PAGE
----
|What have the following in common?
Many readers (and we have had a dramatic increase since the start of the year) will recall that my modest hope for 2010 was that there would be more strategic thought during the litigation process than is often apparent when we are called in to assist.
Frankly, not a lot of strategic thought can be undertaken when the disclosure deadline is only days away and there is a terabyte of data to review and the other side has just produced more material than you thought possible or likely.
Of course, if you have plenty of time you can mull over strategy to your heart’s content but most litigation cases do not allow the participants that luxury!
So, how can you make time?
Fresh from the mauling the Chilcot inquisitors suffered recently at the hands of Tony Blair, the former PM would doubtless wish to offer a similarly spirited and robust defence of his 1996 speech when campaigning for the return of a Government of New Labour, in which he asserted that the three main priorities for government were: Education, Education, Education.
My recollection, on first hearing this speech, was that I thought immediately of the rather turgid 1970 film about the Japanese attack on Pearl Harbour in 1941, called “Tora. Tora, Tora”! Presumably this was because I did not take the content of the speech seriously enough and could only think of the film with a similarly three-worded title (which I believe means “Attack, Attack, Attack”)!
Now, 14 years after the speech and billions of pounds of investment later, some would argue that the priorities had not necessarily been achieved and might question whether the money had been put to good use.
In a judgement dated 26th January 2010 and running to more than 500 pages [BSkyb Ltd & Anor v HP Enterprise Services UK Ltd & Anor (Rev 1)  EWHC 86 (TCC) (26 January 2010)] Mr Justice Ramsey accepted one of the five main claims by BSkyB against EDS in their long running dispute. As a result, BSkyB looks forward to an award of around £200 million at a damages hearing expected to take place later his month.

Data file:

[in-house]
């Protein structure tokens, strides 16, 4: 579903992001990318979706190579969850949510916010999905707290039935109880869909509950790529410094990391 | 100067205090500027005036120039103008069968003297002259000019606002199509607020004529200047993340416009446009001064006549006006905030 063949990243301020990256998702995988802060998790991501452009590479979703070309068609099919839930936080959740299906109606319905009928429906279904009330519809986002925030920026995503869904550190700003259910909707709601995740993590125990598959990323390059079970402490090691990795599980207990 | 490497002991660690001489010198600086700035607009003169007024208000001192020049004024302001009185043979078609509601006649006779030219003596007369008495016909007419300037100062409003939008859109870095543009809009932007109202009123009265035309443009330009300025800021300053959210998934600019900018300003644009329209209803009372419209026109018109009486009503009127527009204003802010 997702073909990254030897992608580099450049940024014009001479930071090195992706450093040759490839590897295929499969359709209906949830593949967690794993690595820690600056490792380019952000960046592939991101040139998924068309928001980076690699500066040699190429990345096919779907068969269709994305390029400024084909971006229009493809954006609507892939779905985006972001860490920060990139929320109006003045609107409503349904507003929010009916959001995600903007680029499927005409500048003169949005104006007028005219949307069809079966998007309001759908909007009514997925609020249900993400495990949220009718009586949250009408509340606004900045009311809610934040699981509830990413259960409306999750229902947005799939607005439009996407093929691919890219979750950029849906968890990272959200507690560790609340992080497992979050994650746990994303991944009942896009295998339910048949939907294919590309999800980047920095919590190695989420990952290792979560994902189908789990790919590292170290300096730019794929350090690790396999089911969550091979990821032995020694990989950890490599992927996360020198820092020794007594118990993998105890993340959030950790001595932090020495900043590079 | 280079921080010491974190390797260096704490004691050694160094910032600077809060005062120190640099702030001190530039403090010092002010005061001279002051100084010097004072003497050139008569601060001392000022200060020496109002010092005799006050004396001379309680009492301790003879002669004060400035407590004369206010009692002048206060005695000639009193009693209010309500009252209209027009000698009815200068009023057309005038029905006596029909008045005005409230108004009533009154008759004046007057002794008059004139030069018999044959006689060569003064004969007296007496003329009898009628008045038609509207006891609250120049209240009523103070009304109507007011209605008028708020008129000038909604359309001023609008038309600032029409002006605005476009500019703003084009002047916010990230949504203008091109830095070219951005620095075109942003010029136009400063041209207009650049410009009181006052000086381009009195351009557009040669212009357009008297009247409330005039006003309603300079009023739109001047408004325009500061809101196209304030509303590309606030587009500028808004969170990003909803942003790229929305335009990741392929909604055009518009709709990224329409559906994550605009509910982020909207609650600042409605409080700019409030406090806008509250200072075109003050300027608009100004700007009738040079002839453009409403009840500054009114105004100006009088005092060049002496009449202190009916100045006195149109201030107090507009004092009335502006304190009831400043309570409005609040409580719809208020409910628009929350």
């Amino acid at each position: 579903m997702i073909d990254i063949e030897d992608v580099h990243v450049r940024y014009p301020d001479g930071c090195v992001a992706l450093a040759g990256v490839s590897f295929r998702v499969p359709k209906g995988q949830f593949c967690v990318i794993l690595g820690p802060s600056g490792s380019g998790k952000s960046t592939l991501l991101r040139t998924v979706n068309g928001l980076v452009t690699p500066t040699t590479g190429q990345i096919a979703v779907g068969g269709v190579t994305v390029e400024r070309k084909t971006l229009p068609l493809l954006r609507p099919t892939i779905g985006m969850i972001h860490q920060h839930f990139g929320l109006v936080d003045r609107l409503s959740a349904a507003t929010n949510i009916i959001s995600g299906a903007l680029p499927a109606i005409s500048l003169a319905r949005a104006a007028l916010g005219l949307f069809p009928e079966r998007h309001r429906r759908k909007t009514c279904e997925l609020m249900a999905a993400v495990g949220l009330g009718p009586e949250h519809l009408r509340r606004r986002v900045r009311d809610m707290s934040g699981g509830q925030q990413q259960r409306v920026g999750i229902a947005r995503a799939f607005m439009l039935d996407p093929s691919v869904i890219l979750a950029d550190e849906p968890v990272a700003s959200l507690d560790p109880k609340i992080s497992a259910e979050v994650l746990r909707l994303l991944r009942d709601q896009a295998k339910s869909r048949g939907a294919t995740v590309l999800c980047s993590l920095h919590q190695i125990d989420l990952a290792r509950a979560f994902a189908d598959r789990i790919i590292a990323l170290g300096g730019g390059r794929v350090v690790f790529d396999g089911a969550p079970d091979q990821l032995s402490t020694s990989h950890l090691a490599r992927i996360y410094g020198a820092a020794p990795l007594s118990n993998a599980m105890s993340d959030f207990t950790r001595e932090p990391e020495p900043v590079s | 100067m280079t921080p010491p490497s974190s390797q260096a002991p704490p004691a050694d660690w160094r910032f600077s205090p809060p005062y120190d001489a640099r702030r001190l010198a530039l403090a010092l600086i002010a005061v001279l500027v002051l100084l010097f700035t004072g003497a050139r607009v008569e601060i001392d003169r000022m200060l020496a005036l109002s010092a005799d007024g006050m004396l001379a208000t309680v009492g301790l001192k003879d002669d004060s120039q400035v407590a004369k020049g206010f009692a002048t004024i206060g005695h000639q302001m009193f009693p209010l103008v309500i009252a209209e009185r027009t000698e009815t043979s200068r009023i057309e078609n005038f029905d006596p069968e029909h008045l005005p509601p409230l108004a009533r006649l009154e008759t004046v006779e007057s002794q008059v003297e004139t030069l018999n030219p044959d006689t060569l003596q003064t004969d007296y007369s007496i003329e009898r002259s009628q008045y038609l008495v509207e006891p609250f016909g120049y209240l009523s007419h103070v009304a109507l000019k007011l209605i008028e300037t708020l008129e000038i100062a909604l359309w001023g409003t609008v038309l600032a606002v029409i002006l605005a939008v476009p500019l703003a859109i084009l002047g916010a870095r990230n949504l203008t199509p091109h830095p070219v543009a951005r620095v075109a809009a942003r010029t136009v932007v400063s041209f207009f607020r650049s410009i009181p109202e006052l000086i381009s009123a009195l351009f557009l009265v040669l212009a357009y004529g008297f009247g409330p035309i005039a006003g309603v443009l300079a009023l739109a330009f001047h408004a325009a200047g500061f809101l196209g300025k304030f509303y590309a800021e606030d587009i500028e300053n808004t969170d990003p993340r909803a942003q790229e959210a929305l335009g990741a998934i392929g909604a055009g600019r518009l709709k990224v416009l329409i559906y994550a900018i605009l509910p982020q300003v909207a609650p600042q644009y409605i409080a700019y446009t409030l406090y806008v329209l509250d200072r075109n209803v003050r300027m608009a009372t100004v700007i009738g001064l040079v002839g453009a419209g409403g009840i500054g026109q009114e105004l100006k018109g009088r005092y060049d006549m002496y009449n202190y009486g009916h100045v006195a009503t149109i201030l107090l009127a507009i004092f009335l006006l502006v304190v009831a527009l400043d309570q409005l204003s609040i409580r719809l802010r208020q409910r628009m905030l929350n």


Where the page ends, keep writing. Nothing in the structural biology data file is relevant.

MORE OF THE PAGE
The limitation of liability clause in the contract did not help EDS in the end as the judge found the company guilty of deceit in making fraudulent misrepresentations to win the original contract. HP, now the owner of EDS, has indicated it intends to appeal.
Ingenuity is the most remarkable human trait. Without it, we would not have discovered how to make fire, how to fashion tools and how to manufacture things useful to our everyday lives. We learned to stand on our hind legs which made life easier for our ancestors. We can also invent things which make our lives easier.
The terrible disaster in Haiti which dominated the news in recent weeks is not something which humans can prevent, nor it seems, accurately predict. We can only react and often that reaction is neither pretty nor particularly effective, but those who try to alleviate the suffering in that small island must be applauded.
It was, therefore, with some relief that I alighted upon three news items which, amongst the doom and gloom, caused me to smile about the ingenuity of the human race at a time when at least parts of it are sunk in understandable despair.
A recent US case of a law firm suing a client contains a salutary lesson.
Debevoise & Plimpton had sued former client Candlewood for $6million in unpaid legal fees and found itself facing “an answer and counterclaim” seeking damages of $55million! [Ex-Debevoise Client Raises Nasty Counterclaims in Unpaid Bills Case, The American Lawyer, 14 January, 2010]
Apparently, some of Candlewood’s allegations against their former advisers were not too flattering which only goes to show that the publicity generated by this type of dispute is often publicity the law firm could well do without.
According to Candlewood’s counterclaim, D&P managed to bill for more than 15,000 hours or the equivalent of 10 lawyers working full time for the 10 month period in question, whereas Candlewood’s Delaware based lawyers successfully represented the company for two and a half years at a total cost of $450,000.
Could this happen in England?